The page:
Family Group Conference program diverts children from CFS, saves taxpayer dollars

A new report from the Ma Mawi Wi Chi Itata Centre holds promising results for a program that, if widely implemented, would change how Child and Family Services operates.

The Family Group Conference pilot program is an Indigenous-led method that takes into account the thoughts and opinions of the family when deciding the fate of a child involved with CFS agencies.

“What it does essentially is it takes the decision-making power away from the child welfare system to the families,” said Diane Redsky, executive director for the Ma Mawi Chi Itata Centre.

Read more: Manitoba government takes initial steps to transform Indigenous Child Welfare System

Under the program, CFS agencies work in co-operation with organizations like the centre to support families in making decisions related to the care and protection of their children.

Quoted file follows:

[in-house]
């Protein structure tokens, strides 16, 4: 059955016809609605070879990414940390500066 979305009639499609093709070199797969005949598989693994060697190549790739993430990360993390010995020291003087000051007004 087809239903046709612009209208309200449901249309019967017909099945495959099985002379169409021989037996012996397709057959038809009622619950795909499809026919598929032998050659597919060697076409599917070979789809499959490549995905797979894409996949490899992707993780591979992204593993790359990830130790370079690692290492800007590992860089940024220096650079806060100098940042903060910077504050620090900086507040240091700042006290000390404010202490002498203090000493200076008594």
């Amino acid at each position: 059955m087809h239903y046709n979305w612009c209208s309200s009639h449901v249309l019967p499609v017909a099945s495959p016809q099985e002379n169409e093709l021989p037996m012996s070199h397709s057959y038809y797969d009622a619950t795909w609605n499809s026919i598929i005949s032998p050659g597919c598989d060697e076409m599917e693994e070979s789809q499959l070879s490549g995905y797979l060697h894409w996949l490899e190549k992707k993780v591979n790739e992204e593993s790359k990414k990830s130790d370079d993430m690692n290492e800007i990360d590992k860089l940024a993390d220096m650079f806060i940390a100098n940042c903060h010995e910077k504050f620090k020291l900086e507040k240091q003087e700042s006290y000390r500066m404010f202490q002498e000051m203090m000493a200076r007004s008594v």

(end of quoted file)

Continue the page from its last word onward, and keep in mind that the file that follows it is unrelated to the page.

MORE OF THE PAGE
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The size of the program was tripled in 2017 with a $2.5-million investment and has since been under heavy evaluation by the province.

Of the 655 kids who participated, 263 were reunited with their families, while just under a quarter were diverted from CFS agency involvement.

It’s estimated that by reuniting those 263 kids with their families, roughly $5 million in taxpayer dollars was saved in the process.

Read more: Court rules Manitoba’s move on federal child welfare allowance violated charter

“This report validates what we have always known, what our ancestors have protected for generations on how we protect our own and how we protect our children,” said Redsky.

The report notes that a key component of the program’s success rate is the incorporation of Indigenous cultural values and practices, specifically those that honour the sacred bond between parent and child.

“This is the way forward. We have proven the value. We have proven that this is reducing the trauma within families and there’s a lot of hope for the future in child welfare. This is promising news for everybody.”

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